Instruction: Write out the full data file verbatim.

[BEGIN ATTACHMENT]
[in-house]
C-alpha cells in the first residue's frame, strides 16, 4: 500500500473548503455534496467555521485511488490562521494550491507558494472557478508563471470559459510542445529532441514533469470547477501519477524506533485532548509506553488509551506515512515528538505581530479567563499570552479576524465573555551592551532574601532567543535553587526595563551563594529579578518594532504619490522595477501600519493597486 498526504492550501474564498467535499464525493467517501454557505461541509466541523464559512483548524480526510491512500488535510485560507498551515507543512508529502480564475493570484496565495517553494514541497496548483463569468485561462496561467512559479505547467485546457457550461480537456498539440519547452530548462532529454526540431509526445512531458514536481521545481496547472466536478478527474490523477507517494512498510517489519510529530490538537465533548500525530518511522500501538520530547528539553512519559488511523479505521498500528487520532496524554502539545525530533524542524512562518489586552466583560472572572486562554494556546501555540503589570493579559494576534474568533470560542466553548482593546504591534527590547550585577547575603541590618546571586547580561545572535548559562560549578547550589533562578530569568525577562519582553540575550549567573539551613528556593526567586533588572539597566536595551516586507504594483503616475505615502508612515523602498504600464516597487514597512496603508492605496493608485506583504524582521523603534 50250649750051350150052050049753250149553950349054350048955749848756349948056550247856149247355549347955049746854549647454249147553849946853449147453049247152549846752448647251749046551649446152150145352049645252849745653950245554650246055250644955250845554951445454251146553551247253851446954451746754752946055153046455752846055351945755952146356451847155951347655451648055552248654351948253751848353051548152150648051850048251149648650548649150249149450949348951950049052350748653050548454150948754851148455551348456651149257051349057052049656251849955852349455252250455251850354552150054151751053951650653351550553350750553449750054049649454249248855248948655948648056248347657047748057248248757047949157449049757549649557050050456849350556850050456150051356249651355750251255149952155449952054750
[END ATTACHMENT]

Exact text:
[in-house]
C-alpha cells in the first residue's frame, strides 16, 4: 500500500473548503455534496467555521485511488490562521494550491507558494472557478508563471470559459510542445529532441514533469470547477501519477524506533485532548509506553488509551506515512515528538505581530479567563499570552479576524465573555551592551532574601532567543535553587526595563551563594529579578518594532504619490522595477501600519493597486 498526504492550501474564498467535499464525493467517501454557505461541509466541523464559512483548524480526510491512500488535510485560507498551515507543512508529502480564475493570484496565495517553494514541497496548483463569468485561462496561467512559479505547467485546457457550461480537456498539440519547452530548462532529454526540431509526445512531458514536481521545481496547472466536478478527474490523477507517494512498510517489519510529530490538537465533548500525530518511522500501538520530547528539553512519559488511523479505521498500528487520532496524554502539545525530533524542524512562518489586552466583560472572572486562554494556546501555540503589570493579559494576534474568533470560542466553548482593546504591534527590547550585577547575603541590618546571586547580561545572535548559562560549578547550589533562578530569568525577562519582553540575550549567573539551613528556593526567586533588572539597566536595551516586507504594483503616475505615502508612515523602498504600464516597487514597512496603508492605496493608485506583504524582521523603534 50250649750051350150052050049753250149553950349054350048955749848756349948056550247856149247355549347955049746854549647454249147553849946853449147453049247152549846752448647251749046551649446152150145352049645252849745653950245554650246055250644955250845554951445454251146553551247253851446954451746754752946055153046455752846055351945755952146356451847155951347655451648055552248654351948253751848353051548152150648051850048251149648650548649150249149450949348951950049052350748653050548454150948754851148455551348456651149257051349057052049656251849955852349455252250455251850354552150054151751053951650653351550553350750553449750054049649454249248855248948655948648056248347657047748057248248757047949157449049757549649557050050456849350556850050456150051356249651355750251255149952155449952054750